So, all that's left is to get the parameters from previous, "good" sessions from that user. The simplest thing is maximum likelihood, where \lambda is the mean total number of requests in previous sessions, and \theta_i is the proportion of all page views which were p_i (for that particular user). This may work for you: however, given that you want to be learning from very small numbers of observations, I'd be tempted to go with a full Bayesian model. This will also let you neatly update parameters after each non-suspicious observation. Inference in these distributions is very easy, with conjugate priors for \lambda and \theta and analytic predictive distributions, so it won't be difficult if you're familiar with these kinds of model at all.

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I worked upon generating a set of features and developed simple statistical method to identify difference in browsing pattern by calculating absolute deviation from central tendency, as of now I wonder about its accuracy since I haven't tested results so far. I will go by your suggestion of Bayesian approach, but I am pretty naive when it comes to specialized methods other than basic statistical techniques. Can you provide me some sources where I can learn from? – Akina91 May 14 '13 at 6:55
Since you mention your professor, I'm going to assume you're a student and have access to text books. If so, I like Kevin Murphy's "Machine Learning: A Probabilistic Perspective", which will cover the fundamentals of Bayesian inference and has a lot of practical examples. Depending on statistical literacy, the bible for me is Gelman et al's Bayesian Data Analysis, but you'll need a fairly strong background to get a lot out of that. – Ben Allison May 14 '13 at 10:50
Yes, I am CS Undergrad so I will just look them up in library or amazon. Thanks for the help I'll try my best to make most out of it. – Akina91 May 14 '13 at 12:06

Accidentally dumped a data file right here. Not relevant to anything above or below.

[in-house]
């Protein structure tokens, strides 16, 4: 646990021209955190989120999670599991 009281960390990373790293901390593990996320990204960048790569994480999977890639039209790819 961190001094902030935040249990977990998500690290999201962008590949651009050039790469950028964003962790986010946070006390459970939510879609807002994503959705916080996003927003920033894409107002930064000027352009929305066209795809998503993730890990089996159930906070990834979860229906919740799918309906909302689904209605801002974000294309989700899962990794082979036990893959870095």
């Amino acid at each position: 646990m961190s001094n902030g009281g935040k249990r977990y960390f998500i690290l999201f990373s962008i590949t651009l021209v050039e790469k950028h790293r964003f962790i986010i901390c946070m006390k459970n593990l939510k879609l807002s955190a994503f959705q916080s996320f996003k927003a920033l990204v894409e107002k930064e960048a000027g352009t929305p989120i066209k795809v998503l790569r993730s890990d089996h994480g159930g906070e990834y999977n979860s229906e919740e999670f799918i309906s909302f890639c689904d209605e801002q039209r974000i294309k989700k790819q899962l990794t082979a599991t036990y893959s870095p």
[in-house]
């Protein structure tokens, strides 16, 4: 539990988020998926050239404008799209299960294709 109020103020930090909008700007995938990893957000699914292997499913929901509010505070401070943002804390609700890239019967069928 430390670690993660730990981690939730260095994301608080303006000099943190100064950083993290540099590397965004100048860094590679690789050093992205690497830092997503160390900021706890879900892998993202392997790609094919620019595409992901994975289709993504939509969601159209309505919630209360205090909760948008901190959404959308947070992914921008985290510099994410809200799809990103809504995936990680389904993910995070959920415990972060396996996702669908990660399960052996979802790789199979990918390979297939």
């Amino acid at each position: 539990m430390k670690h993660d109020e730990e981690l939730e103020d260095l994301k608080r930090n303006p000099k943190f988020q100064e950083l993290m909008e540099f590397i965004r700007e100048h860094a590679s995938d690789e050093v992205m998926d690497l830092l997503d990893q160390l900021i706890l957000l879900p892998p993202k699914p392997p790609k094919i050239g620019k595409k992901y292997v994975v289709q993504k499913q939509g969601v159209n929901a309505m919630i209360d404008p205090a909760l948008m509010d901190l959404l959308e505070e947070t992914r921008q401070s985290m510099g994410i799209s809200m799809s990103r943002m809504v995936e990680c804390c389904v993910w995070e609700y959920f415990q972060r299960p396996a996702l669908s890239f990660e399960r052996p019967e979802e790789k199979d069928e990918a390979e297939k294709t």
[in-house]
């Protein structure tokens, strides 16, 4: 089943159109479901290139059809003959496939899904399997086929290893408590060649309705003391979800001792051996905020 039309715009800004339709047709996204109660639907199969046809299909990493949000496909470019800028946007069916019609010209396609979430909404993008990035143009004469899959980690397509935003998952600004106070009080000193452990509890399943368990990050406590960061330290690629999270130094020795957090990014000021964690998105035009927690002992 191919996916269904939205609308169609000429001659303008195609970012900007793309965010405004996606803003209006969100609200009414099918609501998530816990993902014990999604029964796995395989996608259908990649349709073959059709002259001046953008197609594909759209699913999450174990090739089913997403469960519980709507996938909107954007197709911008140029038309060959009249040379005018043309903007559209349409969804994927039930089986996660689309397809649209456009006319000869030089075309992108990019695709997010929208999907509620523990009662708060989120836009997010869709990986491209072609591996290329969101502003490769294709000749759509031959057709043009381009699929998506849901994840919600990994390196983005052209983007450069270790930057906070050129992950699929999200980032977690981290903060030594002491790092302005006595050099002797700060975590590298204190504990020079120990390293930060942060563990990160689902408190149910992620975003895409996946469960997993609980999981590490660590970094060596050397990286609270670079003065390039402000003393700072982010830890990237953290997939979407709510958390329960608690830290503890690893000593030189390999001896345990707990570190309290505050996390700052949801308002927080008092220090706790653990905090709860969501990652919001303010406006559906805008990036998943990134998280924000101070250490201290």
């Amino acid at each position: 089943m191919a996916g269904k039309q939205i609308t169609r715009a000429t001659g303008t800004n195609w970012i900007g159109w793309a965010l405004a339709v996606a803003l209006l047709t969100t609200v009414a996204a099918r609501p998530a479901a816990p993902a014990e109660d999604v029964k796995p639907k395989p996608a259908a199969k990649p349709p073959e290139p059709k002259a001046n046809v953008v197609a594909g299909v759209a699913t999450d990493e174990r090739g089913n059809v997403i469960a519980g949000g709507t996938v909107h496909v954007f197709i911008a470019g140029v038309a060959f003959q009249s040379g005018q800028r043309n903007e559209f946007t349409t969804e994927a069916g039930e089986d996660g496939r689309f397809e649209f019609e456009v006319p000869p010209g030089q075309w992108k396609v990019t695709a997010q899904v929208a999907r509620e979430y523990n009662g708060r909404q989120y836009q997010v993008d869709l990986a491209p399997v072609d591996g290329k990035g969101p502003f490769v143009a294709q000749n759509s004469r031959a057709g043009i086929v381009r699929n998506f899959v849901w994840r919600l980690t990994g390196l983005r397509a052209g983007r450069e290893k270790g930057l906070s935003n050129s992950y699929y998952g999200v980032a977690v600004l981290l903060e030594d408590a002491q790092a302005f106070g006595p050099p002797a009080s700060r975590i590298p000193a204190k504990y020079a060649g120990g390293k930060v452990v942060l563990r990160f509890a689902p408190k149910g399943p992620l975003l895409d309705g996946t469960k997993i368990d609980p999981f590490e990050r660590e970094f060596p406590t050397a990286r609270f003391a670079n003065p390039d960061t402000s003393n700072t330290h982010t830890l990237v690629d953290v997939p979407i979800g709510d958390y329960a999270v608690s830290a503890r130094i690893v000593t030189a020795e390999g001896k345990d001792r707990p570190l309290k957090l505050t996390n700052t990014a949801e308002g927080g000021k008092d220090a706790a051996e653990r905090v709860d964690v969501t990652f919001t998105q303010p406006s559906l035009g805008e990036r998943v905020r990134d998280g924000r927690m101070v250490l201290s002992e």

One approach would be to use an unsupervised learning method such as a Self-Organizing Map (SOM, Train the SOM on data representing expected/normal user behavior and then see how well the candidate data set fits the trained map. Keywords to search for in conjunction with "Self-organizing maps" might be "novelty/anomaly/intrusion detection" (turns up e.g.

You should think about whether fraudulent use-cases can be modeled in advance (in which case you can train detectors specifically for them) or whether only deviations from normal behavior are of interest.

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Yes, even my professor advised me in trying SOM, since fraudulent browsing pattern are highly inefficient to model, I am interested in calculating the deviation from normal behavior and may be rank it over suspicion level. – Akina91 May 14 '13 at 7:01

If you want to start simple, implement a cosine similarity measure. This would allow you to define a set of "good" vectors. The current user's activity could be compared to the good vectors. If you cannot retrieve a good vector, then the activity is flagged.

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Nice solution, would have to pick up the books again to completely understand it. Thanks again. – Akina91 May 14 '13 at 6:58
If you want to dig deeper, check the literature on intrusion detection: – dan May 14 '13 at 18:14